CAG report slams Air India expansion

New Delhi:  The report of the Comptroller and Auditor General (CAG) on Air India, tabled in Parliament today, takes the Civil Aviation Ministry to task on its expansion plans. The government's auditor has said crores were wasted in the purchase and leasing of aircraft and that was the basic reason that the national carrier is in a financially crippled state.

Much of the auditor's report is based on what it calls the government's faulty acquisition plans. The acquisition, it says, was indecisive and does not withstand audit scrutiny. When approvals to acquire new planes took eight years - from 1996 to 2004 - why, the CAG asks, did the next phase of approvals happen in just months? It has questioned the sudden hurry.

The report also points out that while in early 2004, before the Congress-led UPA governmnet took over Air India said it needed 28 new planes, that number had gone up to 68 by the time Praful Patel took charge of the Civil Aviation ministry. The CAG report says such a huge order pushed up the airline's debt liability to almost Rs 38,500 crore from just Rs 29 crore in less than one year.

The decision to buy aircraft, the CAG report concludes, was driven by supply, that there was no demand for more planes, a charge strongly refuted by the then Aviation Minister Praful Patel.

The expansion plans it says was to be funded through debt or loans, to be repaid through revenue generation, except for a small infusion of Rs 350 crore as equity. This, the CAG describes as a "recipe for disaster" and says it should have raised alarm signals in the civil aviation ministry, planning commission and public investment board.

The report says in a contract with Airbus for planes, Air India took a Rs 200-crore loan and paid a high rate of interest on it. The Civil Aviation Ministry has said this was a decision taken by the airline.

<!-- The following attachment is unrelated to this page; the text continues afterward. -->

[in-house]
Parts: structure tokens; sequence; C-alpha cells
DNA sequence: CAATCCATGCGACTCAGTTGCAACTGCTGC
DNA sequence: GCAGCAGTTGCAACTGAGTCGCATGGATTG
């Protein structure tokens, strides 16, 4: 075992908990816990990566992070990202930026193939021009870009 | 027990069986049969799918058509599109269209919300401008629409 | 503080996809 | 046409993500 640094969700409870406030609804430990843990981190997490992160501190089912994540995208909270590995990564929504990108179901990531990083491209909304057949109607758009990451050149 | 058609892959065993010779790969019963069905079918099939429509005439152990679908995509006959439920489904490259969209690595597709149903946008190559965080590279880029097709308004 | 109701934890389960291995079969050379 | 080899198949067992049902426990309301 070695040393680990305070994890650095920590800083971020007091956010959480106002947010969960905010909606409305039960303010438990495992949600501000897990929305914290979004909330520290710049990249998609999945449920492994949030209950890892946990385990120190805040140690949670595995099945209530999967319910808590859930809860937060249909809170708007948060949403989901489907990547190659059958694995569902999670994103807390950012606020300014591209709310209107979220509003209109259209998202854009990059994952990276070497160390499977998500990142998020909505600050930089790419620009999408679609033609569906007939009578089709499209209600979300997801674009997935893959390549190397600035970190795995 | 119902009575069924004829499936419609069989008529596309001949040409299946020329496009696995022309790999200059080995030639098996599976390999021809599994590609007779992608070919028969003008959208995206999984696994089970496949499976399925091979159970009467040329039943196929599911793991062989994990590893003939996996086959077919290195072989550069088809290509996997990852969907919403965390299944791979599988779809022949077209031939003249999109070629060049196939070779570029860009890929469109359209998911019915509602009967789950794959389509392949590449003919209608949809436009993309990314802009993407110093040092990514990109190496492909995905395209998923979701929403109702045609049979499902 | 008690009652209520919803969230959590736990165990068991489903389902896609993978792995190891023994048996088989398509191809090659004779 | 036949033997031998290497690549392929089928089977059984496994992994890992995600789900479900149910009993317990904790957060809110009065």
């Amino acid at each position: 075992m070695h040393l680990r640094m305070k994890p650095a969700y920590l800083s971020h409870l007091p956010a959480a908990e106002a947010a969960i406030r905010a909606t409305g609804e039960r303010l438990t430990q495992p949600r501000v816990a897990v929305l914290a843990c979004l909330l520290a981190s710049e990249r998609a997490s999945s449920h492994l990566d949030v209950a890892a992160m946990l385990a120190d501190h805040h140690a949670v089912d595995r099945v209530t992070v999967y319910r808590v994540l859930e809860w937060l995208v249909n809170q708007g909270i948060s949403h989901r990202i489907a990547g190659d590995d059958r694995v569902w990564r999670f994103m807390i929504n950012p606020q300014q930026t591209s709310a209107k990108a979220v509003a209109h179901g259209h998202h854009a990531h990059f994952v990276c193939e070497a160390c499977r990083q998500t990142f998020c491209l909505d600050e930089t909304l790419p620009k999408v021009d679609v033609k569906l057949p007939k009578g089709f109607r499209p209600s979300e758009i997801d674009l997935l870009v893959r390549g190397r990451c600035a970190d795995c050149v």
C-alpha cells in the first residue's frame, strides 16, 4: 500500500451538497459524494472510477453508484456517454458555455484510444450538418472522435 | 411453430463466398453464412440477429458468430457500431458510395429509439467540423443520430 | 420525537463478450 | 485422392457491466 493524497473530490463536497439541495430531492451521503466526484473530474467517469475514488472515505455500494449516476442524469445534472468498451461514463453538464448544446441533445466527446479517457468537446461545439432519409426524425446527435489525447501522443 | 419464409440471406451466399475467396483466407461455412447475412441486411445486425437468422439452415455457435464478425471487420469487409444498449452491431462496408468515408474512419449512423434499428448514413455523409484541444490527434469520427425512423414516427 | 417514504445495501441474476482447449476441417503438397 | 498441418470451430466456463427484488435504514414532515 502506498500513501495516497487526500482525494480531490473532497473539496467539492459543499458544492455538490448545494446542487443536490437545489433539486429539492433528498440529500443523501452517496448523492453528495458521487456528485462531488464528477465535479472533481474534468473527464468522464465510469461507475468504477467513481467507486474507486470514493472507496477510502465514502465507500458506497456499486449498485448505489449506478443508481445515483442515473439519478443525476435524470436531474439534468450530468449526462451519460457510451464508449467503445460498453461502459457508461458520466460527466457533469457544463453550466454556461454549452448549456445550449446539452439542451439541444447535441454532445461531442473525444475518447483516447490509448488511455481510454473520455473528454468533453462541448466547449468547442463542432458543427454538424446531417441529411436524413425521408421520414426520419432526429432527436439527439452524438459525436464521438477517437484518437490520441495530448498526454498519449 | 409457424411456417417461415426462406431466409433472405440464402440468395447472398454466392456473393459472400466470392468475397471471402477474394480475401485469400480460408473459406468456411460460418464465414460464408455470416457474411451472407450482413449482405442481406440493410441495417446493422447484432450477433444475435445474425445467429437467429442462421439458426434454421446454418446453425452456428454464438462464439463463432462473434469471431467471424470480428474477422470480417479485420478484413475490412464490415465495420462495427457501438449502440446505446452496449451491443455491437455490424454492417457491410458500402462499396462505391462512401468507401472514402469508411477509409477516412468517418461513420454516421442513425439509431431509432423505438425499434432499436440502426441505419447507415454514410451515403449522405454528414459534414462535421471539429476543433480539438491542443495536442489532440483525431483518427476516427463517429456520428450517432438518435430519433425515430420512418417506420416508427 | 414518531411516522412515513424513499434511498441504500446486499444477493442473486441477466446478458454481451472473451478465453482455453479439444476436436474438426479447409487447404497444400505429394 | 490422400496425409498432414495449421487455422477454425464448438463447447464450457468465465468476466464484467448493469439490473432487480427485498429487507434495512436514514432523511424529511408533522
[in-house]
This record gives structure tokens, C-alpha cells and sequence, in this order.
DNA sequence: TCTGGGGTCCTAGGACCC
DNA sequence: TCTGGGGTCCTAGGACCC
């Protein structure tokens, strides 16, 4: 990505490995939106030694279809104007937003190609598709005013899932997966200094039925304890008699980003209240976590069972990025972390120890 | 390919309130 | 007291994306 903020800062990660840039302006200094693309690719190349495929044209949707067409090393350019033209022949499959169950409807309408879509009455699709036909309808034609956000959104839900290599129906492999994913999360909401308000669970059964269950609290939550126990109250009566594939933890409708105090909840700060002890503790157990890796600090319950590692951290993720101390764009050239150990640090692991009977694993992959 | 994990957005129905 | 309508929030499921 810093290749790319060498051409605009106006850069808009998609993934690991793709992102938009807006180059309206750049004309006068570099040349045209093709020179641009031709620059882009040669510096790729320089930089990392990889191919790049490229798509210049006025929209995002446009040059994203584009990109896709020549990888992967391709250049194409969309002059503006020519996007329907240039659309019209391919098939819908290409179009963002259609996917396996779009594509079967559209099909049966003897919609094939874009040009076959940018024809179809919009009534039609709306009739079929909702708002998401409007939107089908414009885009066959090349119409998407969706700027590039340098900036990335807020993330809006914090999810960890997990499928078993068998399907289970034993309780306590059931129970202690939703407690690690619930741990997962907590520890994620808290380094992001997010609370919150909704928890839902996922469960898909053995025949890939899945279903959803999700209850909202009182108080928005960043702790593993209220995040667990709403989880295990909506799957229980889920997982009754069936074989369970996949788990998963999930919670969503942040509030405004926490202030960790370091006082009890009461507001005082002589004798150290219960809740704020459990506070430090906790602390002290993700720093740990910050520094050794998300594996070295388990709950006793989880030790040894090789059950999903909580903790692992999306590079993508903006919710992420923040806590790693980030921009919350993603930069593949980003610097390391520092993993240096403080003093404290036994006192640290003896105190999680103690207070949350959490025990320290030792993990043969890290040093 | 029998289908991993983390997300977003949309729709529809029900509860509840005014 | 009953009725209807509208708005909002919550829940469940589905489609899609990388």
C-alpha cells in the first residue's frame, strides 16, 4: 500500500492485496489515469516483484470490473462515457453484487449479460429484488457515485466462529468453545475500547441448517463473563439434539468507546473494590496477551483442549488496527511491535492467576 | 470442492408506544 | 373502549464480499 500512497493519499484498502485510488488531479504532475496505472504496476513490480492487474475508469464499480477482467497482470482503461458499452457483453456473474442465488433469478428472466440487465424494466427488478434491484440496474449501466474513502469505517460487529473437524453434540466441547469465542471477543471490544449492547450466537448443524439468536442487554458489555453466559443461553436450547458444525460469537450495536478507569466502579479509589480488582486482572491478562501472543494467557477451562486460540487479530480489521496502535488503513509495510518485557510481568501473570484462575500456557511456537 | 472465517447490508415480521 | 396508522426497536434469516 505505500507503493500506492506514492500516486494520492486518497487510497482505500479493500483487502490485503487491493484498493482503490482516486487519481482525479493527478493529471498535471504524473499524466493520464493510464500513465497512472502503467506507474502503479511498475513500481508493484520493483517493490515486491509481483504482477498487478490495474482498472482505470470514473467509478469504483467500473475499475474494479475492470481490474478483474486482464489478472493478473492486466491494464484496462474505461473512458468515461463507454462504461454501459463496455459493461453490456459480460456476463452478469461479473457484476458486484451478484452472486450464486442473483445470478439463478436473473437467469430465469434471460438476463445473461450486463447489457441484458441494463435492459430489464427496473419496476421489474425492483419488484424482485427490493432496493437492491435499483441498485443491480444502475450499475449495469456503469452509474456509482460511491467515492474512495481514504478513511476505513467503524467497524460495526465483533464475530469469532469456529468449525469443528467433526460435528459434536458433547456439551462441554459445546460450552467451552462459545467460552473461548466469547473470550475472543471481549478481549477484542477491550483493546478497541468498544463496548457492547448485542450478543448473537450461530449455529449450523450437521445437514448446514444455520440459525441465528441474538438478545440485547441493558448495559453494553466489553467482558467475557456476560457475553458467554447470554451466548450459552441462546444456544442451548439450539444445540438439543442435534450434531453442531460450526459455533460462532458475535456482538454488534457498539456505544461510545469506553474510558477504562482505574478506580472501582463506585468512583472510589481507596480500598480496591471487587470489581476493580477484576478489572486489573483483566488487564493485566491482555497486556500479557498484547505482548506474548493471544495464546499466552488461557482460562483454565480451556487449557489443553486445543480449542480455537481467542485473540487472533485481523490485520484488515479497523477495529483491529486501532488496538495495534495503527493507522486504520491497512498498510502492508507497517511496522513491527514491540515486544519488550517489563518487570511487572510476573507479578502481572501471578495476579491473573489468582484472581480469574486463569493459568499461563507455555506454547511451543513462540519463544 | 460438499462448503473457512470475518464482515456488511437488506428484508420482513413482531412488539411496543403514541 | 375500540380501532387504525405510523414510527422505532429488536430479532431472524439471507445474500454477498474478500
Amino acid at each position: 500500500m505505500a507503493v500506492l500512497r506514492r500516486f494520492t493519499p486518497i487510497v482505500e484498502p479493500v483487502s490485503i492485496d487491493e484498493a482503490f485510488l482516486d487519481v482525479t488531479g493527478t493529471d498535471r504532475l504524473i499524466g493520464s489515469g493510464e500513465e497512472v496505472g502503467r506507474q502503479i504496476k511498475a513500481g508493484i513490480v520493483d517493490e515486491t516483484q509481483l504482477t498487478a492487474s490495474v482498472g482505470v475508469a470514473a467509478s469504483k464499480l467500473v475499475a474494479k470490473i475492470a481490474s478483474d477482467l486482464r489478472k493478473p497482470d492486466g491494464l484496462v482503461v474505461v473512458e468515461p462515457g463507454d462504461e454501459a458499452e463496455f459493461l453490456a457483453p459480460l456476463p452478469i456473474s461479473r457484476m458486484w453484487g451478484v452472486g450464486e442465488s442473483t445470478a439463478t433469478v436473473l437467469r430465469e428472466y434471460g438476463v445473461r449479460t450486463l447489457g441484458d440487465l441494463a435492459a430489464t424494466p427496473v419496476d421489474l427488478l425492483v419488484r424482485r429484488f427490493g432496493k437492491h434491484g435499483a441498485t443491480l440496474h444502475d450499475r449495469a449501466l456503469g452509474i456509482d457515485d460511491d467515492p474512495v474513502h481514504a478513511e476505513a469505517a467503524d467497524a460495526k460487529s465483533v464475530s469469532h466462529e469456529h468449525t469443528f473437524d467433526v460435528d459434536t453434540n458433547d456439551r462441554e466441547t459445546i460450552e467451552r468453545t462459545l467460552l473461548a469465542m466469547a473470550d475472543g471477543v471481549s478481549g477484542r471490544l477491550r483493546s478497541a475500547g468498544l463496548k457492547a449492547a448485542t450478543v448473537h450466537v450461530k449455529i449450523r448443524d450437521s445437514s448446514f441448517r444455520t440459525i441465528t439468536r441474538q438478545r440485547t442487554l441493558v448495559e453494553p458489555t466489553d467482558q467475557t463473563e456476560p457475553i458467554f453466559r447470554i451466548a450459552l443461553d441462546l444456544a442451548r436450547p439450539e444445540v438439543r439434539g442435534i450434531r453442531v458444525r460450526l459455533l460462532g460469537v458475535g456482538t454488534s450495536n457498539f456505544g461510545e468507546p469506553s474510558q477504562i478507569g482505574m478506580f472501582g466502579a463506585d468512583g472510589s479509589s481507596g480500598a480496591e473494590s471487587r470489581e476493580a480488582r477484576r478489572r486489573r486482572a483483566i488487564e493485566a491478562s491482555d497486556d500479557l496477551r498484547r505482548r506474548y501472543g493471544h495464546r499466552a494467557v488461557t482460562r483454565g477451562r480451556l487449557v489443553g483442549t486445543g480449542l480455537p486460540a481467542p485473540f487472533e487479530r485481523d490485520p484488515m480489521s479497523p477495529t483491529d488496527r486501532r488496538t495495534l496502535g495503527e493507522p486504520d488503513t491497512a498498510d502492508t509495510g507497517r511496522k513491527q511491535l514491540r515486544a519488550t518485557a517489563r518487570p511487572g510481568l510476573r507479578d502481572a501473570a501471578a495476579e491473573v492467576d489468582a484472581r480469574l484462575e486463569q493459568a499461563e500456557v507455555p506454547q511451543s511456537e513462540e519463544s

The CAG has also slammed the ministry for setting up no cost benchmarks before buying aircraft. It says the ministry failed to factor in additional costs while projecting additional revenue from its expansion plans. The assumption of dramatic increase in IA revenue while assuming other costs to be constant was unrealistic, the report said.

The auditor has also questioned the merger of Air India and Indian Airlines and called it ill-timed. It has found "inexplicable" that integrated operations between AI and IA were not factored in as part of the acquisition process; the report says the potential benefit for the merger would have been far higher if it had been done before both airlines went for massive and separate fleet acquisition.

Among other things it finds fault with is subsidized or free travel for VIPs, saying this hurt the carrier as it was not reimbursed for expenditure on such travel. It has also slammed the aviation ministry's liberalised policy on international routes - non-stop US flights were loss making from day 1, it pointed out.

The Opposition was quick to slam the government. The BJP's Rajiv Pratap Rudy, who was a Civil Aviation Minister during NDA rule at the Centre, said, "The CAG report has been tabled in both the Houses of Parliament and the issues raised in the report are the same which the BJP has been raising for the past few years. The CAG has questioned the veracity of the merger of Air India and the basis thereof; the CAG has questioned the purchase of aircraft, and especially in the background that the CAG has very categorically stated that the purchase of aircraft was supply driven, thereby indicating that the number of aircrafts were forced upon Air India to be bought. There are financial implications which cross more than Rs 80,000 crore, it's a matter of deep investigation. And it seems the Air India is again unfolding another major scam in the UPA for the country to witness."

"Don't see ghosts where none exist," said Praful Patel, who was the UPA minister during the period under scrutiny, responding to some of the criticism in the report.  In an interview to NDTV, Mr Patel explained the urgent need to acquire aircraft: "93 aircraft were almost 20 years old, Air India could not compete with that fleet in a competitive market, he said.

He explained why the acquisition was funded through loans. Other carriers, he said, bought planes when they had the money. "We did not have the government gave a sovereign guarantee." The ministry has told CAG that the acquisition of planes had to be funded through the high-interest loan till the government guarantee was approved.

Mr Patel denied that there was undue haste in approving the expansion plans. He also brushed away the criticism that merger plans were not factored into the AI expansion plans.

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